Over on poet Clare Pollard’s blog this morning Clare has highlighted a number of sources for free poetry including the online magazines Prac Crit and Poetry and Poems in Which . These are great developments, making quality poetry and interviews and articles available to those without the means to obtain it otherwise.   I also received a copy of the hefty 188 page print magazine The North this week. I’m pleased to have three poems from my new book in this edition.  Now in its thirtieth year, The North continues to prove that high quality print magazines can co-exist and thrive alongside new online formats. Clare also mentions a project called ‘All That’s Ever Happened’  an e-book anthology of New North Poets she was involved in mentoring for the Poetry School.  One of the poets included in the anthology  is my friend James Giddings, who I met when I studied in Sheffield some years ago and whose poems have featured here before.

Clare writes
‘Free poetry! There’s almost too much of it these days. How am I going to convince people to pay £9.95 when my book comes out in two weeks..’

The cover price of my book is £10, so I too have been wondering about this.  But then I’ll certainly be buying Clare’s book. And I would even if it were available free online.
There are several reasons for this.  Firstly, while I’m grateful that online magazines and e-books enable me to read a wide variety of poetry for no expense, it is still from the pages of the book in my hand that I most enjoy absorbing poetry.

I appreciate the aesthetic qualities of a physical book, and through my own involvement I am aware of the many hours it takes to produce one. In the case of my own book, there was the time invested by my editor, John Lucas, who carefully read and made notes on the typescript. The typescript was then set by a skilful typesetter who, from the times on the e-mail correspondence I received, seems to be working very late at night and very early in the morning as he fits his company’s work in around other (I imagine more lucrative) employment. Many e-mails were exchanged before the final layout was achieved. Similarly, the young art student I asked to design the cover dedicated many hours to producing and honing the image I wanted. Then I had to write and re-write the poems, which took several years, although not without a break, you understand!

I love poetry books. Volumes are generally slim and unlike novels, several hundred can sit on the bookshelves of a small office. I can take a book down and weight my pocket with it when I go for a walk across the fields, a habit I developed many years ago. If I have an appointment that might involve a wait or train journey, I can slip a poetry collection or two into my bag and know I have this insurance against waiting-room or platform dullness. While on-line poems, magazines and books are a marvellous and convenient development, I still love turning pages, still love the feel of a physical book.   Like Brian Patten’s ‘stolen Orange’ , a poetry book, un-reliant on technology or anything other than my eyesight,  has always been for me ‘ a safeguard against imagining/ there was nothing bright or special in the world.’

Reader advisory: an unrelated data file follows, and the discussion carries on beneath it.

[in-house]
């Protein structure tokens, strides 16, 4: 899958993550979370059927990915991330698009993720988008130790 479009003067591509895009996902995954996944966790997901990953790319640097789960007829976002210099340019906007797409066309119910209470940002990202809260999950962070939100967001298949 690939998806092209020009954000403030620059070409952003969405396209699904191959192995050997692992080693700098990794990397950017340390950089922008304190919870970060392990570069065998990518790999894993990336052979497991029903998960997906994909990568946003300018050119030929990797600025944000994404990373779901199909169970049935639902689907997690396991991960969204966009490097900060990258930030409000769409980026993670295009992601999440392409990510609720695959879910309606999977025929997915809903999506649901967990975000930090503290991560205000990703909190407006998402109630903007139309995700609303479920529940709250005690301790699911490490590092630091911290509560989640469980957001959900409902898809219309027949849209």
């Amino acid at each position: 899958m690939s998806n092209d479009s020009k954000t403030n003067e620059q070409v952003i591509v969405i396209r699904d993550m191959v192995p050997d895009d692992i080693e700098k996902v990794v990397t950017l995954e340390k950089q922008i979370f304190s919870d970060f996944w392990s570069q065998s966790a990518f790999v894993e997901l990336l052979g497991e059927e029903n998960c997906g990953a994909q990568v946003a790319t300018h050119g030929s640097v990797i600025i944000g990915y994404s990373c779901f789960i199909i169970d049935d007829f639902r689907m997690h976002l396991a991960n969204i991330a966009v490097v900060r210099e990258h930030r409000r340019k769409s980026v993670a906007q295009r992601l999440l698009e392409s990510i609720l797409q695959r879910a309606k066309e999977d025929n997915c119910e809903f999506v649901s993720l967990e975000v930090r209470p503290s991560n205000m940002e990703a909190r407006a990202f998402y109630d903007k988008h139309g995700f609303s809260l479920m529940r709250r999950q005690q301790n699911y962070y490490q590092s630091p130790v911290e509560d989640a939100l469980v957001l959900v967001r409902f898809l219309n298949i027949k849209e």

The great Animator, Uncategorized

Last night I couldn’t sleep for excitment

I attach the document to the e-mail. It consists of a title page, acknowledgements page, contents page, fifty-eight poems and a ‘notes’ page, this last being mostly white but for three small paragraphs. I check the attachment has loaded properly, scan the document to make sure nothing has altered.  Take a deep breath. My pulse is slightly elevated. In contrast, the book is serenity
itself.  It adjusts its seat and headrest, flips down the visor on its helmet, tightens belt buckle and shoulder straps, hits play on the music system. The speakers are off on the monitor but I know the book well enough to guess that it has chosen either ‘Gimme Shelter’ by the Stones or ‘Whole Lotta Love’ by Led Zeppelin.  We both know there is no turning back. Only one of us will ever be resigned to this fact. I can delay no longer. We’ll see each other on the other side.  Click.

From my hand to the printer’s inbox at a speed of approximately three hundred and six million miles per hour; a lot less than the blink of an eye.  There the book will be helped out of its capsule and set into its final format before being printed onto paper.  Bound between covers and packed in a bubble wrap envelope, it will return to earth through the letterbox of my front door. I don’t tend to get excited in advance. The day before will do. But it hits me now.  Another book, five years on from the last one. Five years.  That’s all it took.


‘The Great Animator’.

My new collection, ‘The Great Animator’ will be published in February.

To launch the book I’m delighted and honoured that I’ll be reading with the American poet Michael Waters and the Romanian born poet Mihaela Moscialue. It is worth clicking on the links as above as these are two very interesting and highly regarded poets, and I am looking forward to listening and learning from them both. It is definitely worth clicking on the link to the read the review of Mihaela’s latest book by John Lucas.
John’s style, clarity and forthright opinions are a breath of fresh air in a poetry reviewing culture that often fails to explain why the reviewer thinks something is good or not good, and to incorporate aspects of poetics and wider cultural contexts in a concise, clear and engaging way.